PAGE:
There is a special opportunity we all have when we walk into a grocery store. It’s the chance to prioritize farmers and the planet through our purchasing habits. It’s easy to forget that a simple decision like choosing a chocolate bar has ripple effects all over the world.
That moment when we make a purchasing decision is the one we hoped to impact by co-creating a mural with Austin-based artist, J Muzacz, and the team at Wheatsville Co-op. We caught up with J to learn more about his experience with this project.
Why did you decide to partner with Fairtrade?
I decided to partner with Fairtrade on this important campaign because I align with their mission to bring fair wages and working conditions to all farmers and workers worldwide. As conscious consumers, we each have the power to make decisions when we go to the store and purchase something as simple as a chocolate bar, making informed decisions and supporting those companies who treat those in their company and supply chain equally with respect and dignity.
Our choices at the supermarket actually can make a difference in someone’s life halfway around the world.
How does this mural connect to your personal values?
Well, besides being a chocolate lover, I have also been a gardener for many years, and even a day laborer working on farms such as sugarcane and mango in Okinawa, Japan, where I experienced firsthand the extremely tough and unrelenting conditions that farmers are faced with every day, year in and year out harvesting staples and luxuries of our modern diet. The heat, the rain, the bugs, the snakes and the strenuous labor required to bring these items to the table ought to be considered in the price, and we should be forever thankful for how easy it is for us to go to a local shop and pick up these items quickly, conveniently and affordably.
What kind of connection do you have to the Wheatsville Co-op in Austin?
When I found out this was the site of the mural, I had to chuckle as, admittedly, back when I was an undergrad student at nearby University of Texas, me and my friends would dumpster dive at Wheatsville since they had the best quality produce around! Oftentimes, we would salvage more than enough food for ourselves, at which point we would prepare and serve meals as part of the Food Not Bombs initiative every Friday evening at Treasure City Thrift formerly at their East 12th Street location. In most of my years in Austin since, I was a member at Wheatsville, so I also patronage the store through the front door!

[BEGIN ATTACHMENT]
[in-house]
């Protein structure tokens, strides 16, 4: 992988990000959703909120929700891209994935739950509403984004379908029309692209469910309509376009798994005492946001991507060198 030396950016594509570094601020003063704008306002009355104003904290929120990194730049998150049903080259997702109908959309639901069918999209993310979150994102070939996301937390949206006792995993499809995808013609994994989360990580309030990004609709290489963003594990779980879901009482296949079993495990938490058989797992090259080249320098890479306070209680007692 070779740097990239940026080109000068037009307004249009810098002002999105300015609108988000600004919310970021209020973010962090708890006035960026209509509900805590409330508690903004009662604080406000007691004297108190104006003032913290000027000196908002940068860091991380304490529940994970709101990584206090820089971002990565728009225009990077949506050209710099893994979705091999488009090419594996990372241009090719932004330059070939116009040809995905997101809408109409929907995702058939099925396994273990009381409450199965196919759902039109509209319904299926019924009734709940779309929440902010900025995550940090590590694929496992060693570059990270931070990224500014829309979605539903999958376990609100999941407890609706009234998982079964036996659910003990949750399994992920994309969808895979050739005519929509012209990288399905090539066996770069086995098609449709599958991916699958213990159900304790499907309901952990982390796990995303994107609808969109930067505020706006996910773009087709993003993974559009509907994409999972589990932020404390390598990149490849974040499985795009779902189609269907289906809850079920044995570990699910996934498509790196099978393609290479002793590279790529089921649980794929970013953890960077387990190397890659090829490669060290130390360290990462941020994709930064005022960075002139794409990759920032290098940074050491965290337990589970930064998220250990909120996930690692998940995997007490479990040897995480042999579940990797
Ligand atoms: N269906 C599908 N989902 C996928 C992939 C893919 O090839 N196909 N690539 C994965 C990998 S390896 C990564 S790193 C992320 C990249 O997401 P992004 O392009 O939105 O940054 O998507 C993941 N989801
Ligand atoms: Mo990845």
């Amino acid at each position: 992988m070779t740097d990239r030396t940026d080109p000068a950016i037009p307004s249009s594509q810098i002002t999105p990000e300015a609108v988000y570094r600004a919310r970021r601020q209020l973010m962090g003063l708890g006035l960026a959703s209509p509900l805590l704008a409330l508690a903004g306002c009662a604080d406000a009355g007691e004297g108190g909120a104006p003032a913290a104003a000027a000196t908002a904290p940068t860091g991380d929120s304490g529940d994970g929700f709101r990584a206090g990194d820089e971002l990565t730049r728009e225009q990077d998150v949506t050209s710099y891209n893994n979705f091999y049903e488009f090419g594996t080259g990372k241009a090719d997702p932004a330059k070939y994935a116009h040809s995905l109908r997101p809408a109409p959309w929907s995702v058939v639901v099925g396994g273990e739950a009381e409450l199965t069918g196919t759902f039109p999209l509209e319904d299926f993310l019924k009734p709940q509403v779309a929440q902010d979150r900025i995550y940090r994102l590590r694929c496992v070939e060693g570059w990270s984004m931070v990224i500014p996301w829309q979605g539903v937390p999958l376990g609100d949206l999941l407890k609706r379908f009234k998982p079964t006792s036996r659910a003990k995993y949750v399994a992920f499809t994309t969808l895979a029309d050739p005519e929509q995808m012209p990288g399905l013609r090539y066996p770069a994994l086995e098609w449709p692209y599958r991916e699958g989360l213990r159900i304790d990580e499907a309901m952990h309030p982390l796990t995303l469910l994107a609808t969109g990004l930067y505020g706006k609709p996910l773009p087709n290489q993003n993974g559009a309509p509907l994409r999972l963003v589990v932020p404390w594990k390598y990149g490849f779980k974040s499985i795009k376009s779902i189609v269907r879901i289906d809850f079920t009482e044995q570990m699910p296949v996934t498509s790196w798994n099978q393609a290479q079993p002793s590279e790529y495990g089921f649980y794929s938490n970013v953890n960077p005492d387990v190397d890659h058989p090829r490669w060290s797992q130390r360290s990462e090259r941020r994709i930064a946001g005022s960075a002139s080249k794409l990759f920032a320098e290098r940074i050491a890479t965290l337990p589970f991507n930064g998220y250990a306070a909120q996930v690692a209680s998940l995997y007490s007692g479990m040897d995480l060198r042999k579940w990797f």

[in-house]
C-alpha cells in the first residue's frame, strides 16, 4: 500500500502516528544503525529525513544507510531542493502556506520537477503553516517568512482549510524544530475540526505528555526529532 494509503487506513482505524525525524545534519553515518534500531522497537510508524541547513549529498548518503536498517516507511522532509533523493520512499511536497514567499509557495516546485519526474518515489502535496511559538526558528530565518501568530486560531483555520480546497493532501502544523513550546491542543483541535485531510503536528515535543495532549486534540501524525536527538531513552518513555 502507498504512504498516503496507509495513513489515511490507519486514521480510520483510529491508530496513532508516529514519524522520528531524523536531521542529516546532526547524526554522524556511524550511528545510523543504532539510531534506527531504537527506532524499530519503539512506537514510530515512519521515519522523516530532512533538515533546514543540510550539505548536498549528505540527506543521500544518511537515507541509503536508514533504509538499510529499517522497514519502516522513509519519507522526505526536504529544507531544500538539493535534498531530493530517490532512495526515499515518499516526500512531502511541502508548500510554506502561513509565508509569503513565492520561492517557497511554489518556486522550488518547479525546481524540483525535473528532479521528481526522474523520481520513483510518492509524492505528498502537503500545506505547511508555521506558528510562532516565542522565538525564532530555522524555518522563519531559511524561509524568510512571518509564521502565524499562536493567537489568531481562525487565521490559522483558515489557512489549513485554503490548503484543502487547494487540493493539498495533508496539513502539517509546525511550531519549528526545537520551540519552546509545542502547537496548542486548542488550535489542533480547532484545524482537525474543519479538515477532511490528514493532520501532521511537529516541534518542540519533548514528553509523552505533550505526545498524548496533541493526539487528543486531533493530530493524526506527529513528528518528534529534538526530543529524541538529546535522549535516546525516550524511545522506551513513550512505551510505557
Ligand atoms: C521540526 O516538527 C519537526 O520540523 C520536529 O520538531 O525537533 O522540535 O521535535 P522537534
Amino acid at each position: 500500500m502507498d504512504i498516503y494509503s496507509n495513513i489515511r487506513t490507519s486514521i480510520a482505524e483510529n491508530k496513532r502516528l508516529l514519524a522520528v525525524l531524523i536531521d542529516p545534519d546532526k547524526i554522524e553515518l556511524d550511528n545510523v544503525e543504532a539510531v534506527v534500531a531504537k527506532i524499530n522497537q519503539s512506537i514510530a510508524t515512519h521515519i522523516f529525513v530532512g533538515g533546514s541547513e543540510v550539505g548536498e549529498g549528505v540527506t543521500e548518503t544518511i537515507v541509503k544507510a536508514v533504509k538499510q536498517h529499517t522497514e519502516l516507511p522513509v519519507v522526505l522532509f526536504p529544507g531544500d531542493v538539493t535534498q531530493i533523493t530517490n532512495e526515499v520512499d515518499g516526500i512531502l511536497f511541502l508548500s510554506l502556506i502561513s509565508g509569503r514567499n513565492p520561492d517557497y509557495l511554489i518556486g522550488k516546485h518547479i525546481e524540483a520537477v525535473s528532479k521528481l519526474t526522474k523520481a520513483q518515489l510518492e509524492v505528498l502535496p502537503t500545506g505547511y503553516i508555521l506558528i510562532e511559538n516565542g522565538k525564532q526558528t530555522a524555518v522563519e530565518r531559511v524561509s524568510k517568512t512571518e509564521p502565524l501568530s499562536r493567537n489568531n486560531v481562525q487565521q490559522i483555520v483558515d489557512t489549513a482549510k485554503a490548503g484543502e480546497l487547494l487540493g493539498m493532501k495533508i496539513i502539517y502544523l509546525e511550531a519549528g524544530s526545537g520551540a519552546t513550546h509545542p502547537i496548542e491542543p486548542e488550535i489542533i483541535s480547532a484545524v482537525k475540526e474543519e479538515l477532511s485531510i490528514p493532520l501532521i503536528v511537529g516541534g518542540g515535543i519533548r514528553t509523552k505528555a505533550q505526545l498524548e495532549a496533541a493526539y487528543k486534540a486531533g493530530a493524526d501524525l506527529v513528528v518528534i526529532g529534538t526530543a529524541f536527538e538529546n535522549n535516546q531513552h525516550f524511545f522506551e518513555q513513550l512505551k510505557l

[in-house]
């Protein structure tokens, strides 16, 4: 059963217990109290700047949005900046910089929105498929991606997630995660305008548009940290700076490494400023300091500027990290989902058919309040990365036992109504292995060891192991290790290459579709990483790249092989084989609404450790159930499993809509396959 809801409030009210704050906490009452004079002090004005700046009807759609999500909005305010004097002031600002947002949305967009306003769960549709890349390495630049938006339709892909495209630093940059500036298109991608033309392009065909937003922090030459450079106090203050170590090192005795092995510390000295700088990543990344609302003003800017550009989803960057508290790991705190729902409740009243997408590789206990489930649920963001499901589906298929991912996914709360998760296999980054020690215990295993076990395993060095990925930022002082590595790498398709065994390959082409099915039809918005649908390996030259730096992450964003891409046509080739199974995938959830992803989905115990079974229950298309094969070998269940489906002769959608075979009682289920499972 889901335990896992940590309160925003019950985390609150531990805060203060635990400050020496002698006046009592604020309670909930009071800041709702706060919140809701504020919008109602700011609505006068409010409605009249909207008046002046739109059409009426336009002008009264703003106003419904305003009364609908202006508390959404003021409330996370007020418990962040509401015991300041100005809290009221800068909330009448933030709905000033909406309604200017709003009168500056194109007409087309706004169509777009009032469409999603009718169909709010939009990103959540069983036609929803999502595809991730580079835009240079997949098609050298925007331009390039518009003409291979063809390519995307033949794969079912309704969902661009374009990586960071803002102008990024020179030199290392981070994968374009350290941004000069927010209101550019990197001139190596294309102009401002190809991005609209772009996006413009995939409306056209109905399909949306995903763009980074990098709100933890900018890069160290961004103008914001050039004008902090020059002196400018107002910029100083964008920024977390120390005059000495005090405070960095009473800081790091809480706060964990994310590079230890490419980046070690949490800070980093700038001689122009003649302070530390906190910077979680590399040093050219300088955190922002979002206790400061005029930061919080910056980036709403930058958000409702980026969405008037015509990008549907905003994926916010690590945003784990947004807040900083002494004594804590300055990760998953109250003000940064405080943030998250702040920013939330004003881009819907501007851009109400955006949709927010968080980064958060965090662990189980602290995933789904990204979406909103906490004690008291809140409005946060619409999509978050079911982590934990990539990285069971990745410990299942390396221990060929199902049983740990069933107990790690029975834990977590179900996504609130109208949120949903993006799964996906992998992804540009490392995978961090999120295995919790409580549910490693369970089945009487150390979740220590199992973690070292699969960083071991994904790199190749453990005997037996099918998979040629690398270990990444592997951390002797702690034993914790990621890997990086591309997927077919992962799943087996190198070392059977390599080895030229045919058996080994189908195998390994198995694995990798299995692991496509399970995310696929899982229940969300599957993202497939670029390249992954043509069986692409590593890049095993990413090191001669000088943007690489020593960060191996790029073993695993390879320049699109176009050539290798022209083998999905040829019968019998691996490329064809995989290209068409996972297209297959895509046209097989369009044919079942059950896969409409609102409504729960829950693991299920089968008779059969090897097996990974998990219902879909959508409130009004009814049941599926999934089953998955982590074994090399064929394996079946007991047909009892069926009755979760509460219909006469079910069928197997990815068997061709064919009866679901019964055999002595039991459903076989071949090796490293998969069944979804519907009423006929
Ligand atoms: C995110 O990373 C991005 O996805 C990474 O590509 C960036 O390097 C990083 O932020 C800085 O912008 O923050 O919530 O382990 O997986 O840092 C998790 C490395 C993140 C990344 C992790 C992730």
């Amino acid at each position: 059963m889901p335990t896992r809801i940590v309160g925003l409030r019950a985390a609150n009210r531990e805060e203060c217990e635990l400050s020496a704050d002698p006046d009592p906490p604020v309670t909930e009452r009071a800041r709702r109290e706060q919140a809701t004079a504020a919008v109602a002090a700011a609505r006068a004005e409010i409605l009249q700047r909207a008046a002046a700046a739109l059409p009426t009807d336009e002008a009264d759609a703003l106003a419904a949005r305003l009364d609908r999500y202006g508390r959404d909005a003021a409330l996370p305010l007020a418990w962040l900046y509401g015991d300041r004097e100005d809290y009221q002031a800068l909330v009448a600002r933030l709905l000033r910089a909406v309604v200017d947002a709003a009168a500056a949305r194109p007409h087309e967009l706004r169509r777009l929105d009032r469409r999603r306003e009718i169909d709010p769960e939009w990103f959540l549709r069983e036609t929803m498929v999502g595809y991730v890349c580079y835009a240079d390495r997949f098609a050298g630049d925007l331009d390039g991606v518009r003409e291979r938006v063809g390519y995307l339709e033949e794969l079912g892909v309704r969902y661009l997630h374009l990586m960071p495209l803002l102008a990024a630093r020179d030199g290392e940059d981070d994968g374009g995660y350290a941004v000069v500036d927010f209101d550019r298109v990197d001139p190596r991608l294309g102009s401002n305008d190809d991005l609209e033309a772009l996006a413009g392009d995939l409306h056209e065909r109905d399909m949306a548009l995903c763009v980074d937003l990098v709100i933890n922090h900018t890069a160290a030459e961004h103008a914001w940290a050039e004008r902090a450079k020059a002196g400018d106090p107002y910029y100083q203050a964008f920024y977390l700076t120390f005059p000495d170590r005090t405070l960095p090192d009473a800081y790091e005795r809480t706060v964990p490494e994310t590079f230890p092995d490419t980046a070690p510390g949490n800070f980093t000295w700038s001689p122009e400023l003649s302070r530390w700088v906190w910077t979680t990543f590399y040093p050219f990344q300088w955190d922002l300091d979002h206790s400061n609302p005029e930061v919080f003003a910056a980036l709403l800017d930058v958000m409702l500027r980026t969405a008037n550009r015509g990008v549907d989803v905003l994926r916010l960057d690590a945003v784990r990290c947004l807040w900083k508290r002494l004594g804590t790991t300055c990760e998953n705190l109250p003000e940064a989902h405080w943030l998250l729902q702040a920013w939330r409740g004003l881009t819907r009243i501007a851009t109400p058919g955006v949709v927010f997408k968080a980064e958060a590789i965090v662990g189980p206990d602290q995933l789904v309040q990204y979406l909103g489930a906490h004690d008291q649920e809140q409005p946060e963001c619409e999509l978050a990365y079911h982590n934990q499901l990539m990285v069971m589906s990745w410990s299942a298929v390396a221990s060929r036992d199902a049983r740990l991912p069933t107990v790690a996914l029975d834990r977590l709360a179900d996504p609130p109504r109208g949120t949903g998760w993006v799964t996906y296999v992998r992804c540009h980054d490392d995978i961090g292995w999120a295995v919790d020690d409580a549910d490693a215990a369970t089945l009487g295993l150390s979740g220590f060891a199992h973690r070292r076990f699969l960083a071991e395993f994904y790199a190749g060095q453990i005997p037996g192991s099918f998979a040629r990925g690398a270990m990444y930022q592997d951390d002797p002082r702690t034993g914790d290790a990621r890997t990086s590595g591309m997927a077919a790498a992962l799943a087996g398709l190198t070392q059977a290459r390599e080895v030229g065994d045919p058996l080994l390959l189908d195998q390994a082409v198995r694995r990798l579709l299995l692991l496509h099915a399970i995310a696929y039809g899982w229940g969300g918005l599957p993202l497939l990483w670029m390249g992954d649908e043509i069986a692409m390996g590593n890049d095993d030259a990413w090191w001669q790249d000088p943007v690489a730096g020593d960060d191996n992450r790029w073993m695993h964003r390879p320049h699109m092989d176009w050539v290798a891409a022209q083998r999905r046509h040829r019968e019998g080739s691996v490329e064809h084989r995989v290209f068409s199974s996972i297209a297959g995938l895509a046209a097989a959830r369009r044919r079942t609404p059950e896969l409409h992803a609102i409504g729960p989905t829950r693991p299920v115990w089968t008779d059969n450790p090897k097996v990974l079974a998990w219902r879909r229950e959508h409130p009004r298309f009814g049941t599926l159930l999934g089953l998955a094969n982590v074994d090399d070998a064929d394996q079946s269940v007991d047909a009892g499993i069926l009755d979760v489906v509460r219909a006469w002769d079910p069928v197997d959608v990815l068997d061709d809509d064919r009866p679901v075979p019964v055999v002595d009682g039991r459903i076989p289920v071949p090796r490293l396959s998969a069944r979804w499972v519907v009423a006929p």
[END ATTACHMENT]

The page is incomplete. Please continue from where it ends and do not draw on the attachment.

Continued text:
One of your tasks was to highlight how Fairtrade fights poverty. How did you do that?
Showcasing strong, female leadership at the source, in cocoa farms connected to Tony’s Chocolonely brand, was important for me as it relates to Fighting Poverty in so many ways. Managing people and funds more equitably is essential, and especially in farming communitiesthere is still a great need to establish gender equality. In this joyful and celebratory mural I hope that strength, passion, happiness and drive are expressed, encouraged and achieved now and in future generations.
I hope that strength, passion, happiness and drive are expressed, encouraged and achieved now and in future generations.
Why did the farmers’ stories resonate with you?
These three female farmers’ stories resonated with me because having done a bit of research, I quickly learned that in West Africa, even more so than somewhere like here in the US, female farmers succeeding in these powerful leadership roles, above and beyond the hard labor of field work, planting, harvesting, sorting, etc. is an incredibly impressive example of perseverance and systemic change.
They also took the initiative to start entrepreneurial and human rights organizations to fight poverty through efforts such as combating child labor, empowering other female leaders, and generally improving quality of life for so many women in the field, despite the long, difficult hours keeping up operations in their positions in the cocoa production process.
Having said that, and building on the Legends project, a Mosaic Workshop initiative that I am facilitating and curating since Summer 2020, we are attempting with as many public art projects as possible, to show reverence and respect for those women of color who have historically never been depicted visually in the urban art landscape. Using my platform as a public artist, I endeavor at every turn to more equitably showcase and give prominence to these fantastic narratives of struggle and perseverance above all else.
See the Austin mural!
Check out the J Muzacz's final work and hear the stories of the incredible women - Assata, Eugenie and Sarah - that he highlighted.
We’re in this together
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